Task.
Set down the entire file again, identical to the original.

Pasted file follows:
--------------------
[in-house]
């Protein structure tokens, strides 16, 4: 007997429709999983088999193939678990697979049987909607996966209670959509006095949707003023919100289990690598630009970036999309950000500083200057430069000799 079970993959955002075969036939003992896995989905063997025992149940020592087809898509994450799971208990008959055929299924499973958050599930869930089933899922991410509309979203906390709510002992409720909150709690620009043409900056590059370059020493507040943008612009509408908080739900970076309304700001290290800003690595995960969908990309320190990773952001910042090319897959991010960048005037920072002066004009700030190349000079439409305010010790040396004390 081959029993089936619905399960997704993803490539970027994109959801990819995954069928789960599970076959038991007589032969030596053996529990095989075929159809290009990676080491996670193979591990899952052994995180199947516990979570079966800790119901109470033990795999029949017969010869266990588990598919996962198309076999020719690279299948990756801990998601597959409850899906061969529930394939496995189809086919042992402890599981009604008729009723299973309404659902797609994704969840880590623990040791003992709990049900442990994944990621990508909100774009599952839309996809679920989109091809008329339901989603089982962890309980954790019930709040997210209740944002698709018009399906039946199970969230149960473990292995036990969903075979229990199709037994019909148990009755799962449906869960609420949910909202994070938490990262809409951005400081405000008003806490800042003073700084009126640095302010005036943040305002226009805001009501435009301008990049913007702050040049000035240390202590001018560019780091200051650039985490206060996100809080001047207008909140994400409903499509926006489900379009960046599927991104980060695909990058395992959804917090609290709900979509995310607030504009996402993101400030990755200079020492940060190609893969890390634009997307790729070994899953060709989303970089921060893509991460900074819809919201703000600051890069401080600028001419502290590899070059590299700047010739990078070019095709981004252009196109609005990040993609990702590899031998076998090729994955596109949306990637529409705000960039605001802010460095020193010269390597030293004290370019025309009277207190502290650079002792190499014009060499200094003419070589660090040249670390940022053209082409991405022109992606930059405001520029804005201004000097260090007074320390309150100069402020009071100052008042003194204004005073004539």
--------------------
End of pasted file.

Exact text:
[in-house]
């Protein structure tokens, strides 16, 4: 007997429709999983088999193939678990697979049987909607996966209670959509006095949707003023919100289990690598630009970036999309950000500083200057430069000799 079970993959955002075969036939003992896995989905063997025992149940020592087809898509994450799971208990008959055929299924499973958050599930869930089933899922991410509309979203906390709510002992409720909150709690620009043409900056590059370059020493507040943008612009509408908080739900970076309304700001290290800003690595995960969908990309320190990773952001910042090319897959991010960048005037920072002066004009700030190349000079439409305010010790040396004390 081959029993089936619905399960997704993803490539970027994109959801990819995954069928789960599970076959038991007589032969030596053996529990095989075929159809290009990676080491996670193979591990899952052994995180199947516990979570079966800790119901109470033990795999029949017969010869266990588990598919996962198309076999020719690279299948990756801990998601597959409850899906061969529930394939496995189809086919042992402890599981009604008729009723299973309404659902797609994704969840880590623990040791003992709990049900442990994944990621990508909100774009599952839309996809679920989109091809008329339901989603089982962890309980954790019930709040997210209740944002698709018009399906039946199970969230149960473990292995036990969903075979229990199709037994019909148990009755799962449906869960609420949910909202994070938490990262809409951005400081405000008003806490800042003073700084009126640095302010005036943040305002226009805001009501435009301008990049913007702050040049000035240390202590001018560019780091200051650039985490206060996100809080001047207008909140994400409903499509926006489900379009960046599927991104980060695909990058395992959804917090609290709900979509995310607030504009996402993101400030990755200079020492940060190609893969890390634009997307790729070994899953060709989303970089921060893509991460900074819809919201703000600051890069401080600028001419502290590899070059590299700047010739990078070019095709981004252009196109609005990040993609990702590899031998076998090729994955596109949306990637529409705000960039605001802010460095020193010269390597030293004290370019025309009277207190502290650079002792190499014009060499200094003419070589660090040249670390940022053209082409991405022109992606930059405001520029804005201004000097260090007074320390309150100069402020009071100052008042003194204004005073004539």